In the following years two other biographies of Francesco di Sales appeared, spreading his fame in Savoy, in France and in Rome. The first was the work of Francis's nephew, Charles-Auguste de Sales, then a priest of the diocese of Geneva and then a bishop. Charle-Auguste was the postulator general of the cause of beatification of his uncle. When it became clear to him that the trial was now in Rome, he decided to interview all those who had known the bishop and to collect every document that had any connection with the life and ministry of his uncle. He collected letters, notes, homilies and even directives on the diocese. And then he set off to talk to everyone about his uncle. In this way Charles-Auguste produced a singular biography based on intimate memories and official documentation.
La Madre de Chantal carefully reviewed the final manuscript and stated that in her opinion the biography written by Charles-Auguste was the best of the time. Encouraged by the Mother, the young priest published a Latin edition of his work in 1634 and later another in French. For Charles-Auguste the Mother de Chantal and the members of the de Sales family were the oral resources on which he most relied. Scholars of later times will find themselves in difficulty struggling with the line of historical events, however Charles-Auguste presents his uncle to us as a person rich in intimacy and familiarity. Francesco di Sales introduces us as he was better known by those who knew him and loved him.
Three years later a volume appeared that will have an influence - it is the work of Nicolas Caussin, a Jesuit preacher. Caussin did not write a biography, but in the Traicte de la conduite spirituelle selon the expression of St. Froncois de Sales (Douay: Jean Serrurier, 1637) presented the figure of Francis de Sales as a model of reform and pastoral zeal. Caussin published several books in which he proves to be more concerned with presenting Francis de Sales as a model of pastor than writing his own biography. Il Traicte 'del la conditu spirituellehe reached a wide audience thanks to the reports his author had with the Jesuit world and the good reputation he enjoyed at the court of Louis XIII. So it was that the fame of Francis de Sales spread throughout France and his example came as a model for bishops and pastors engaged in implementing the reforms of the Council of Trent, and to bring the faithful to a deeper level of evangelical commitment to the beginnings of the modern era.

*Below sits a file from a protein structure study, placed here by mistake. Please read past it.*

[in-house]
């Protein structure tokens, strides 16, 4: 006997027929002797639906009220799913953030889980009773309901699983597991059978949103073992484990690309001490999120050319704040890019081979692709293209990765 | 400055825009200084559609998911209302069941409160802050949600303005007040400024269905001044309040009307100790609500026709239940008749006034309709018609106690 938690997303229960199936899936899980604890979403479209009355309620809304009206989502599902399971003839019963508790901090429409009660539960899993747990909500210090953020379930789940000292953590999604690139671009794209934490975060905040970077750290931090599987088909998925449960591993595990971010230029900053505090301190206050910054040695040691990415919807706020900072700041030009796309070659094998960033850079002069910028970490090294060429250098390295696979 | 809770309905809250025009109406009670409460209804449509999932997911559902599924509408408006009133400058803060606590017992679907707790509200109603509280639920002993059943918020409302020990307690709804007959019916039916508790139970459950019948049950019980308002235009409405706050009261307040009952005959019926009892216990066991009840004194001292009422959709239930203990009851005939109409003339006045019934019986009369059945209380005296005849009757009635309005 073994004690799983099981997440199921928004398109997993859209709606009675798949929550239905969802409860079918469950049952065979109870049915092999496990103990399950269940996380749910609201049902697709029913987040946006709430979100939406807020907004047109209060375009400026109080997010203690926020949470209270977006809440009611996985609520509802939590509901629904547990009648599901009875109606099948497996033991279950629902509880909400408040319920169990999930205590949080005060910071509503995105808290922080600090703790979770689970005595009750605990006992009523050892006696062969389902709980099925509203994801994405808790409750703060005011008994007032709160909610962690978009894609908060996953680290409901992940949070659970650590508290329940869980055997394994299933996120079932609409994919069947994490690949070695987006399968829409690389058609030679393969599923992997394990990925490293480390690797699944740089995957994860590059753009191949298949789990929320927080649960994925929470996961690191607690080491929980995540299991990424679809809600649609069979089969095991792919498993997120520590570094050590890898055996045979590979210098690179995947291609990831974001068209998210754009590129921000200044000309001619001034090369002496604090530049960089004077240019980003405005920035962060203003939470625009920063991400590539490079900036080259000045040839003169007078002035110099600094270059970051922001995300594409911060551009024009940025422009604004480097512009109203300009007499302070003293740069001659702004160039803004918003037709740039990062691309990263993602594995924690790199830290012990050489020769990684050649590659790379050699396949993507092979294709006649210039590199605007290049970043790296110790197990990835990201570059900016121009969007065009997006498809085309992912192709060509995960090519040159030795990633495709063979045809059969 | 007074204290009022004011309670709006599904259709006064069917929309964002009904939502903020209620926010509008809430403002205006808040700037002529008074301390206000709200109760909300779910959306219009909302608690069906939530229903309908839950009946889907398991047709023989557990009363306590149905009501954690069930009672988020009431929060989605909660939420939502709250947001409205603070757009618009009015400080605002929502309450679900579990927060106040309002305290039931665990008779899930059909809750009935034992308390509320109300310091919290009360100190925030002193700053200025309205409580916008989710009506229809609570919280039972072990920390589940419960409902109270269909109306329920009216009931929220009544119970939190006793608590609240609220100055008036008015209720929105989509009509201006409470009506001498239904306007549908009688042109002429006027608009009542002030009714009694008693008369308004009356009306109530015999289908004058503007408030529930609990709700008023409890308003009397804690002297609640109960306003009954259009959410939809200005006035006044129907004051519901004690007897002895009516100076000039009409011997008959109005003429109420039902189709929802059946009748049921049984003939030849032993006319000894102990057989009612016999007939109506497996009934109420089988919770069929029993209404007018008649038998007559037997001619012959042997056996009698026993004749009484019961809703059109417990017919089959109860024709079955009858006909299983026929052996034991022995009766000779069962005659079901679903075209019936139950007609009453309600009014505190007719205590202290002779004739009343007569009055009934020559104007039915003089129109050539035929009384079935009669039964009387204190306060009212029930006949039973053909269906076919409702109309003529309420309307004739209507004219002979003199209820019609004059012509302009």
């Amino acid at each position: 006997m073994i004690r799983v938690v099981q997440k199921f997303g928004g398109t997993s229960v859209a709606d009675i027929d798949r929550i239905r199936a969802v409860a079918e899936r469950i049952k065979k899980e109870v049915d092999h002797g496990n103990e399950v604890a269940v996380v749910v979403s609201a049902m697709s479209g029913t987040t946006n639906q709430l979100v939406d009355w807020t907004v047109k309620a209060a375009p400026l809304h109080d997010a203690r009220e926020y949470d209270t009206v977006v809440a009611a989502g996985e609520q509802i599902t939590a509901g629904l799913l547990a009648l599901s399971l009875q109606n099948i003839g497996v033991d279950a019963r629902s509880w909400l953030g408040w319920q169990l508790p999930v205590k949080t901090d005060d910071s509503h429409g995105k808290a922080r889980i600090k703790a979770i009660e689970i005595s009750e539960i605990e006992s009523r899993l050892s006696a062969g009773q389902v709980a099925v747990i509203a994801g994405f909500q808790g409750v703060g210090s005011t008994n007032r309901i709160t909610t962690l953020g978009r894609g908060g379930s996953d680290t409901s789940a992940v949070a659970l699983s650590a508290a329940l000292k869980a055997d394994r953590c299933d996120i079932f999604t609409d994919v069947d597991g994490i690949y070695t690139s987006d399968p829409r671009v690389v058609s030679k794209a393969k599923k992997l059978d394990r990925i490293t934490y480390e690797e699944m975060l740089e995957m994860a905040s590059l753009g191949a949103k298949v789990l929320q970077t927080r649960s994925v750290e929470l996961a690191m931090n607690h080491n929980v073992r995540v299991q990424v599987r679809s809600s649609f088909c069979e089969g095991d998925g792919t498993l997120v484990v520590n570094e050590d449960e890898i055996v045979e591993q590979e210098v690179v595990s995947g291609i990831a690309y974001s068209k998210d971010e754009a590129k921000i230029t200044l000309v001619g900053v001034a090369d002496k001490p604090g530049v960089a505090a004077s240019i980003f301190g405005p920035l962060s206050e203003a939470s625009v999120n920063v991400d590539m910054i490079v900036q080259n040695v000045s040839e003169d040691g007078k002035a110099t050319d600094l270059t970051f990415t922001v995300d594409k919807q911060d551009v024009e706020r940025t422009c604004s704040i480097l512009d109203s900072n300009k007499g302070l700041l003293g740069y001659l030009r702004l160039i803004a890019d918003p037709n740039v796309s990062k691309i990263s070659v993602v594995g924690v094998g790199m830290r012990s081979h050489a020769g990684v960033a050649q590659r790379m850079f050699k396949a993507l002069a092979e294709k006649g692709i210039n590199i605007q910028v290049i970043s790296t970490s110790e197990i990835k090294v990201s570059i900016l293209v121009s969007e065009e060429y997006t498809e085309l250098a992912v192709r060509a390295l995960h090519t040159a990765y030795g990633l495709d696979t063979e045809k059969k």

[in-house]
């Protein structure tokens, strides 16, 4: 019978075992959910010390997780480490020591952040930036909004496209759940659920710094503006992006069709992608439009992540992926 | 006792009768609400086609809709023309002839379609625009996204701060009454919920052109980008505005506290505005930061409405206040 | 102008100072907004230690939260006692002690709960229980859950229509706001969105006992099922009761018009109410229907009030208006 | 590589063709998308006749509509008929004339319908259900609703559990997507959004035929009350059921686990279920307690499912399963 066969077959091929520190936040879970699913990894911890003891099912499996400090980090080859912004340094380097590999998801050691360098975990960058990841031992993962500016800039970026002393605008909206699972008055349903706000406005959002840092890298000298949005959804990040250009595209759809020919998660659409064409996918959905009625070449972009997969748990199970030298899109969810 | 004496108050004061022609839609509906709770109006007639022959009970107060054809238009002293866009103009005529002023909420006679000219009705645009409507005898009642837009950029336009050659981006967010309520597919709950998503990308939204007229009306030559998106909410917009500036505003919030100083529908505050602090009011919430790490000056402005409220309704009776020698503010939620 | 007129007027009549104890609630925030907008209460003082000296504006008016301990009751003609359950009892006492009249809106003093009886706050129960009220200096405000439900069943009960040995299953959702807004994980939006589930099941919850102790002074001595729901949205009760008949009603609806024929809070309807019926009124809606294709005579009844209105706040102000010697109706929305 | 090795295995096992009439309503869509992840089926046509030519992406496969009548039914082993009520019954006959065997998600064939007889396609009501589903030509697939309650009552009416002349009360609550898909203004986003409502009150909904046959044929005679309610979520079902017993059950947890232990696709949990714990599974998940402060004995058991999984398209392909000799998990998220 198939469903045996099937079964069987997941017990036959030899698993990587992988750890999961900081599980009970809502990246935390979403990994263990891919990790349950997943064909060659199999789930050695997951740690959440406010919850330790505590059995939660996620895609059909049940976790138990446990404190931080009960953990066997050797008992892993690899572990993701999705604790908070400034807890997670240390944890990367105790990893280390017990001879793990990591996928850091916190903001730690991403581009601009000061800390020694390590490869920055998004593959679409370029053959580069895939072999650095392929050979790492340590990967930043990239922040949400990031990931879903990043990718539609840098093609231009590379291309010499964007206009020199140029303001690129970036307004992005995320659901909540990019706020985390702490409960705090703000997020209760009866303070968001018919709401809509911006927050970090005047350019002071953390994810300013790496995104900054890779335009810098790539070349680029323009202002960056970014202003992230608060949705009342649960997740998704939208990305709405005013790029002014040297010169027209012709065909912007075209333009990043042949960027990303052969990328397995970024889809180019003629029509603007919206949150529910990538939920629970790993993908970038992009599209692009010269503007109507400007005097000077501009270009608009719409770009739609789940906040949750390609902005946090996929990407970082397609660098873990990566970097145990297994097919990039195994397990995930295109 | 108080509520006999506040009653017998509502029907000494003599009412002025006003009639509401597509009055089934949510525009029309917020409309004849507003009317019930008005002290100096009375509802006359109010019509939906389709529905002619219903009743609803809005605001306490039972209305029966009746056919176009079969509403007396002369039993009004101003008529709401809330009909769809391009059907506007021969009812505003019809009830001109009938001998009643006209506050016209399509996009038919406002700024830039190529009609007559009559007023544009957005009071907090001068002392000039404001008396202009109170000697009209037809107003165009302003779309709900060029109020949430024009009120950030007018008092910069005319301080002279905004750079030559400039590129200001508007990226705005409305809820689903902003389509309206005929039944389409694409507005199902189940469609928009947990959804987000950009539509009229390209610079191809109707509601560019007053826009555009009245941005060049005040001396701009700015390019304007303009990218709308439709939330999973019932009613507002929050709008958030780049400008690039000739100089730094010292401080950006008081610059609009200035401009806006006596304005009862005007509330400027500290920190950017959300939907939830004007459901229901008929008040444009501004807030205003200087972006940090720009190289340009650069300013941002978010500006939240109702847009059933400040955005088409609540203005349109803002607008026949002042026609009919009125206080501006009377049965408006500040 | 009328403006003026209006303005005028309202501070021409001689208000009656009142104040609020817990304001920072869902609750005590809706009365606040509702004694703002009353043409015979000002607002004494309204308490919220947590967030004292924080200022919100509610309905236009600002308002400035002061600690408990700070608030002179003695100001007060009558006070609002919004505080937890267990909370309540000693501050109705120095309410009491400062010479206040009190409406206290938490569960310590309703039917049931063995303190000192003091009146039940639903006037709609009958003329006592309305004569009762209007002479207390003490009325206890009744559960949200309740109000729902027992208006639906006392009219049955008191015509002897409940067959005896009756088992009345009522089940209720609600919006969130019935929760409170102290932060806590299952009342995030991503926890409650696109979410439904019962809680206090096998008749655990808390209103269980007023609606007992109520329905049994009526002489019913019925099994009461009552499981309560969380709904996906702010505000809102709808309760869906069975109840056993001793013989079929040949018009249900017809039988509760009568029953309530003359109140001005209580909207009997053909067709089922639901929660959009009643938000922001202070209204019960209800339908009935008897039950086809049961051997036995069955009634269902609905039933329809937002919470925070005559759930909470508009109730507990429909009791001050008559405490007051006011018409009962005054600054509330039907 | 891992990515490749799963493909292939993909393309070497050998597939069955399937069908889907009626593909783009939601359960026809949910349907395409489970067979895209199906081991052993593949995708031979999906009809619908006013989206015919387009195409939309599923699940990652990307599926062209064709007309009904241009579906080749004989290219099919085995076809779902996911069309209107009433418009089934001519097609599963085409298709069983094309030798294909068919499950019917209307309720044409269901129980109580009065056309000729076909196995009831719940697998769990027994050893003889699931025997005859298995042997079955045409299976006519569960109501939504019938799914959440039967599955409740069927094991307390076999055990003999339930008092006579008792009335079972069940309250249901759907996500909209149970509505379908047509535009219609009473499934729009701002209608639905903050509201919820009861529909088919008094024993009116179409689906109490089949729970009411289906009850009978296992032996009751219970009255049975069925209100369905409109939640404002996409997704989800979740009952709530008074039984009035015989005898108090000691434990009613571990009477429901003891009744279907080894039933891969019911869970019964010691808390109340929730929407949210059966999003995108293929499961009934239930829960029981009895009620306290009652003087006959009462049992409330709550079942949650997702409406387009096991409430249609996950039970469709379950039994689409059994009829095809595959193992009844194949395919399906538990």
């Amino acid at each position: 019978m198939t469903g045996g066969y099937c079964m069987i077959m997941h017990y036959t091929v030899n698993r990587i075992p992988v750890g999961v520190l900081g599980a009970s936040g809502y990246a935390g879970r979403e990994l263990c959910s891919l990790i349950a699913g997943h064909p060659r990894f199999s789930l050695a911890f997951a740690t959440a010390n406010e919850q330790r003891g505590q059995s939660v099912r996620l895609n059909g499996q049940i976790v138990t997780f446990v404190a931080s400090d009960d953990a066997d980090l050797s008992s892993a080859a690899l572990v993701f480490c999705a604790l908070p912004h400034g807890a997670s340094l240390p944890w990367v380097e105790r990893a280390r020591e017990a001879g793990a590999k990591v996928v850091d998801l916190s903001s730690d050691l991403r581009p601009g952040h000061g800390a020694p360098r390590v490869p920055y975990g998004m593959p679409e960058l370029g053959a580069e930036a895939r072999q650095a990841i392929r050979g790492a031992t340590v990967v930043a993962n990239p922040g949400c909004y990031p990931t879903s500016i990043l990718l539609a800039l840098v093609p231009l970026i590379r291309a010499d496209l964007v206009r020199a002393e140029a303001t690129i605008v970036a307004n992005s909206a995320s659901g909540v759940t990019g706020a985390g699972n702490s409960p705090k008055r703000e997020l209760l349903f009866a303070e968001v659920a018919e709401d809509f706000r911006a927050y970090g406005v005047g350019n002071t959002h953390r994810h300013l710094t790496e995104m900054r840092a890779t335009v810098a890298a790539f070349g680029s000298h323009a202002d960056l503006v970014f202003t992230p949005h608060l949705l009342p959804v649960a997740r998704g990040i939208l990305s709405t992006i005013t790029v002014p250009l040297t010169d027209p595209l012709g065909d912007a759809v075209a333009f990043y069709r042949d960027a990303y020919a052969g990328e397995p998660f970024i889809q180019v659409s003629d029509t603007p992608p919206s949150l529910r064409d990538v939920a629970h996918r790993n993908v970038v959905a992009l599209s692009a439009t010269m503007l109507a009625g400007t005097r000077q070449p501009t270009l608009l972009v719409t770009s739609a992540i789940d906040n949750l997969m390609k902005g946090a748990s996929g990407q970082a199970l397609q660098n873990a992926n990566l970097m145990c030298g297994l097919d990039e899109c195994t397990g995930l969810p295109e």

The last of the era to produce a Life of Francis of Sales was Jean-Pierre Camus, who, interestingly to note, considered himself a disciple of the bishop of Geneva. Camus was bishop of the nearby diocese of Belley and was in close contact with Francis, with whom he had intimate talks and used to consult when he had significant problems. Between 1639 and 1641 he published an expose in six volumes on the formal and informal teachings of the bishop entitled " L'Esprit du Bienheureux Froncois de Sales".The presentation of Francis de Sales of the Camus more than a biography is a moral profile of this man who, according to him, had a gigantic spiritual stature and that he considered a pastoral guide. Here is the shepherd of souls who heroically lives the Gospel. Camus invites readers to know and experience this spirit of Christian virtue.
It was Pier-Giacinto Gallizia who published the first life of Francis de Sales in 1720: Life of St. Francis de Sales, Bishop and Prince of Geneva, and Founder of the Order of the Visitation. Gallizia was a priest of the archdiocese of Turin, chaplain of the Sisters of the Visitation. He knew that very few nuns knew French and therefore, rather than translating a biography of the holy founder of their order, he wrote one himself. His work presented the life and mission of Francis de Sales (books 1-4) and concluded with a chapter on the foundation of the Visitation (book 5) and a collection of maxims taken from the teachings of the saint (book 6). These characteristics made known the Life of St. Francis de Sales not only in Turin, but throughout Italy.